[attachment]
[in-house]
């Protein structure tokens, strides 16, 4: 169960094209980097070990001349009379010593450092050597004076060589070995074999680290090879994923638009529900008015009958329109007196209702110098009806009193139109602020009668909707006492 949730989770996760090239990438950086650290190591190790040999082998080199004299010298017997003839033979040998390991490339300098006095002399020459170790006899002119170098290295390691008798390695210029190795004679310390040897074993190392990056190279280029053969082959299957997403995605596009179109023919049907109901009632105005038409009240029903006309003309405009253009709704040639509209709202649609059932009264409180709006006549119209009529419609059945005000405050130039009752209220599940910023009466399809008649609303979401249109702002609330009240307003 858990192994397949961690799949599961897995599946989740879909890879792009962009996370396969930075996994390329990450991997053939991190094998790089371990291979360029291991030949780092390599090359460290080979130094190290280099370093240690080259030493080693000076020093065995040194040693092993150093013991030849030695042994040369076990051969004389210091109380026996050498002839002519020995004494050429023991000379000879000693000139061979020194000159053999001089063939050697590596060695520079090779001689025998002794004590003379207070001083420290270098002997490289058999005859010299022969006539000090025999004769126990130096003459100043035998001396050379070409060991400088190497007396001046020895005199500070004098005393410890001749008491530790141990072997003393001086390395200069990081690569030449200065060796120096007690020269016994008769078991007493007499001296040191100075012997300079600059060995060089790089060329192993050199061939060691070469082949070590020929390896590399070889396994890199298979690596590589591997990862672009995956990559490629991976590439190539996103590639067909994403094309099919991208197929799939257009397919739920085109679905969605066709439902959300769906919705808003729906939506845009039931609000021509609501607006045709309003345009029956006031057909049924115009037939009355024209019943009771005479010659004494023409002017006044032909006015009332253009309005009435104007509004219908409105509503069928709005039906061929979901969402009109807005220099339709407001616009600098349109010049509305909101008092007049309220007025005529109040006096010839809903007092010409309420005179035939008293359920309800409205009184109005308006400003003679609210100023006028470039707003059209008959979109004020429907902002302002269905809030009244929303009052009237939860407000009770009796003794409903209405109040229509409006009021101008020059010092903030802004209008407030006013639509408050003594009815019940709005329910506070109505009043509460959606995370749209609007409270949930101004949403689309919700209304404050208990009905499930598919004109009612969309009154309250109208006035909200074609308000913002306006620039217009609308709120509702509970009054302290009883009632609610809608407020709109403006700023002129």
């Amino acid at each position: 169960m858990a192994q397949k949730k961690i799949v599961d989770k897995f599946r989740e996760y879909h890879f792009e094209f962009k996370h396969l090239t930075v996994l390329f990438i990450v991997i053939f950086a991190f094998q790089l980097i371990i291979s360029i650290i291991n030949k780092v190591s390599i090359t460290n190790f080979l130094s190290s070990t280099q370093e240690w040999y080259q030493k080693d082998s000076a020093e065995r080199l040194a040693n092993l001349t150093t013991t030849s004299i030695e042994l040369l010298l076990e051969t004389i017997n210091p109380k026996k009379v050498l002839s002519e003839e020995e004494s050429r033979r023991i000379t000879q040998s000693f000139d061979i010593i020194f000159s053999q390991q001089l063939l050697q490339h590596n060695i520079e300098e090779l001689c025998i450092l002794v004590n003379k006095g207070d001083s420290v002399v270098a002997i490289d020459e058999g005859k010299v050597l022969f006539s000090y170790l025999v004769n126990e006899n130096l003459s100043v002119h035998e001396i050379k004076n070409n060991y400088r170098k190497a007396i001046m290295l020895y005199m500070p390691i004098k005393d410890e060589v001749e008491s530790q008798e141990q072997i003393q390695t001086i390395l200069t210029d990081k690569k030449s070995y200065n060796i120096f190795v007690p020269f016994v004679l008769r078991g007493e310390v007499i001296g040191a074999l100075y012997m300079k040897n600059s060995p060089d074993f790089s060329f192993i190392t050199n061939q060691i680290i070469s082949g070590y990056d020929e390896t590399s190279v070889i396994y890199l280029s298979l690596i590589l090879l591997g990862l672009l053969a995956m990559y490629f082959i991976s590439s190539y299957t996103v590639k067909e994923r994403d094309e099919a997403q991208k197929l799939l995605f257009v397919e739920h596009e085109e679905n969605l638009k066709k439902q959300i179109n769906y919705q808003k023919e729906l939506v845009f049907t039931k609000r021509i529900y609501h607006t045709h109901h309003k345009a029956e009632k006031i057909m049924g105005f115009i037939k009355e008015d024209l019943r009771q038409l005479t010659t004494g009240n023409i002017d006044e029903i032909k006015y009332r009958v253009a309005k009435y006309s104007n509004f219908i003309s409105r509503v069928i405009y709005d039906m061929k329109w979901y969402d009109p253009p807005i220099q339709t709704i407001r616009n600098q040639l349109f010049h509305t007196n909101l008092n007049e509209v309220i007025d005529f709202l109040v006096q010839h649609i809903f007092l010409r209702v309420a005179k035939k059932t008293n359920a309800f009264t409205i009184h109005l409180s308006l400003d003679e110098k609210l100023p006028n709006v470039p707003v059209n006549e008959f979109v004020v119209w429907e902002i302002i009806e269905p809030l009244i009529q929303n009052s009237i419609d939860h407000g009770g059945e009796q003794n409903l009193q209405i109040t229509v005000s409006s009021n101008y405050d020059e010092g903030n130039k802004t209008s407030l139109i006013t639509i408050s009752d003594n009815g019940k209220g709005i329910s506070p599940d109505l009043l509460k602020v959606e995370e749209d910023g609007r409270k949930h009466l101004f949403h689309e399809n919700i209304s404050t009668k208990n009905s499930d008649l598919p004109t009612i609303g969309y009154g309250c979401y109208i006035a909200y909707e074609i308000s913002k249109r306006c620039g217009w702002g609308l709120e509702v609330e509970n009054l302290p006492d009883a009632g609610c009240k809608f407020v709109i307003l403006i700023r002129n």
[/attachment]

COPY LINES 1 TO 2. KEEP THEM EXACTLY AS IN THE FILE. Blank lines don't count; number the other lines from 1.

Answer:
[in-house]
């Protein structure tokens, strides 16, 4: 169960094209980097070990001349009379010593450092050597004076060589070995074999680290090879994923638009529900008015009958329109007196209702110098009806009193139109602020009668909707006492 949730989770996760090239990438950086650290190591190790040999082998080199004299010298017997003839033979040998390991490339300098006095002399020459170790006899002119170098290295390691008798390695210029190795004679310390040897074993190392990056190279280029053969082959299957997403995605596009179109023919049907109901009632105005038409009240029903006309003309405009253009709704040639509209709202649609059932009264409180709006006549119209009529419609059945005000405050130039009752209220599940910023009466399809008649609303979401249109702002609330009240307003 858990192994397949961690799949599961897995599946989740879909890879792009962009996370396969930075996994390329990450991997053939991190094998790089371990291979360029291991030949780092390599090359460290080979130094190290280099370093240690080259030493080693000076020093065995040194040693092993150093013991030849030695042994040369076990051969004389210091109380026996050498002839002519020995004494050429023991000379000879000693000139061979020194000159053999001089063939050697590596060695520079090779001689025998002794004590003379207070001083420290270098002997490289058999005859010299022969006539000090025999004769126990130096003459100043035998001396050379070409060991400088190497007396001046020895005199500070004098005393410890001749008491530790141990072997003393001086390395200069990081690569030449200065060796120096007690020269016994008769078991007493007499001296040191100075012997300079600059060995060089790089060329192993050199061939060691070469082949070590020929390896590399070889396994890199298979690596590589591997990862672009995956990559490629991976590439190539996103590639067909994403094309099919991208197929799939257009397919739920085109679905969605066709439902959300769906919705808003729906939506845009039931609000021509609501607006045709309003345009029956006031057909049924115009037939009355024209019943009771005479010659004494023409002017006044032909006015009332253009309005009435104007509004219908409105509503069928709005039906061929979901969402009109807005220099339709407001616009600098349109010049509305909101008092007049309220007025005529109040006096010839809903007092010409309420005179035939008293359920309800409205009184109005308006400003003679609210100023006028470039707003059209008959979109004020429907902002302002269905809030009244929303009052009237939860407000009770009796003794409903209405109040229509409006009021101008020059010092903030802004209008407030006013639509408050003594009815019940709005329910506070109505009043509460959606995370749209609007409270949930101004949403689309919700209304404050208990009905499930598919004109009612969309009154309250109208006035909200074609308000913002306006620039217009609308709120509702509970009054302290009883009632609610809608407020709109403006700023002129």